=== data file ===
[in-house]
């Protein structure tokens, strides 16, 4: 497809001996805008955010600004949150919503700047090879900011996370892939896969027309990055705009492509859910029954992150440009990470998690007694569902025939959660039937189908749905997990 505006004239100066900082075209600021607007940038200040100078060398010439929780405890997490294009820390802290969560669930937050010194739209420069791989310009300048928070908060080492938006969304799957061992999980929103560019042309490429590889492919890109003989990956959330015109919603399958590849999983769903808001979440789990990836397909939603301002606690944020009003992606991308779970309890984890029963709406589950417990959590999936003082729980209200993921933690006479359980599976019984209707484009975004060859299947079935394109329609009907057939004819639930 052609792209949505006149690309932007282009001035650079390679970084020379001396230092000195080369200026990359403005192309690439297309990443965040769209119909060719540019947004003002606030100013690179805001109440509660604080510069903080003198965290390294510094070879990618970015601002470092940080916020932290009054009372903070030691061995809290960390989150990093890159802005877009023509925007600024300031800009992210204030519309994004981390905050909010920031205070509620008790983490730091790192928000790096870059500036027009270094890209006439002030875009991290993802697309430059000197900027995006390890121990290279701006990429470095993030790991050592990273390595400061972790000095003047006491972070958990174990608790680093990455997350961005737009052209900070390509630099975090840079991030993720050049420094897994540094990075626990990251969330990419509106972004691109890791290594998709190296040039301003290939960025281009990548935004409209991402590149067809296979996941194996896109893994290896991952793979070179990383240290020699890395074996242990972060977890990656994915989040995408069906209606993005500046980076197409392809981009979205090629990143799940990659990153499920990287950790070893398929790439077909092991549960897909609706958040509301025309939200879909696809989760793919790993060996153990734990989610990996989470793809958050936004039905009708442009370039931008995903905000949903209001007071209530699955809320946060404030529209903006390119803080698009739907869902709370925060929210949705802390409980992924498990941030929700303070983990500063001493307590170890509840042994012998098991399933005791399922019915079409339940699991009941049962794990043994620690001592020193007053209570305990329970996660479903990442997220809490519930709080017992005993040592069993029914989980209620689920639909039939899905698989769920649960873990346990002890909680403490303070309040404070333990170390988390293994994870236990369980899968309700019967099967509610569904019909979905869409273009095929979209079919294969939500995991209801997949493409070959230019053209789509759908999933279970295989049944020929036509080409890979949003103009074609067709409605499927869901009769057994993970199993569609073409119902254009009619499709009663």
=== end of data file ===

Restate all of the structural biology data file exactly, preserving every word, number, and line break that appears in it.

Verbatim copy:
[in-house]
């Protein structure tokens, strides 16, 4: 497809001996805008955010600004949150919503700047090879900011996370892939896969027309990055705009492509859910029954992150440009990470998690007694569902025939959660039937189908749905997990 505006004239100066900082075209600021607007940038200040100078060398010439929780405890997490294009820390802290969560669930937050010194739209420069791989310009300048928070908060080492938006969304799957061992999980929103560019042309490429590889492919890109003989990956959330015109919603399958590849999983769903808001979440789990990836397909939603301002606690944020009003992606991308779970309890984890029963709406589950417990959590999936003082729980209200993921933690006479359980599976019984209707484009975004060859299947079935394109329609009907057939004819639930 052609792209949505006149690309932007282009001035650079390679970084020379001396230092000195080369200026990359403005192309690439297309990443965040769209119909060719540019947004003002606030100013690179805001109440509660604080510069903080003198965290390294510094070879990618970015601002470092940080916020932290009054009372903070030691061995809290960390989150990093890159802005877009023509925007600024300031800009992210204030519309994004981390905050909010920031205070509620008790983490730091790192928000790096870059500036027009270094890209006439002030875009991290993802697309430059000197900027995006390890121990290279701006990429470095993030790991050592990273390595400061972790000095003047006491972070958990174990608790680093990455997350961005737009052209900070390509630099975090840079991030993720050049420094897994540094990075626990990251969330990419509106972004691109890791290594998709190296040039301003290939960025281009990548935004409209991402590149067809296979996941194996896109893994290896991952793979070179990383240290020699890395074996242990972060977890990656994915989040995408069906209606993005500046980076197409392809981009979205090629990143799940990659990153499920990287950790070893398929790439077909092991549960897909609706958040509301025309939200879909696809989760793919790993060996153990734990989610990996989470793809958050936004039905009708442009370039931008995903905000949903209001007071209530699955809320946060404030529209903006390119803080698009739907869902709370925060929210949705802390409980992924498990941030929700303070983990500063001493307590170890509840042994012998098991399933005791399922019915079409339940699991009941049962794990043994620690001592020193007053209570305990329970996660479903990442997220809490519930709080017992005993040592069993029914989980209620689920639909039939899905698989769920649960873990346990002890909680403490303070309040404070333990170390988390293994994870236990369980899968309700019967099967509610569904019909979905869409273009095929979209079919294969939500995991209801997949493409070959230019053209789509759908999933279970295989049944020929036509080409890979949003103009074609067709409605499927869901009769057994993970199993569609073409119902254009009619499709009663």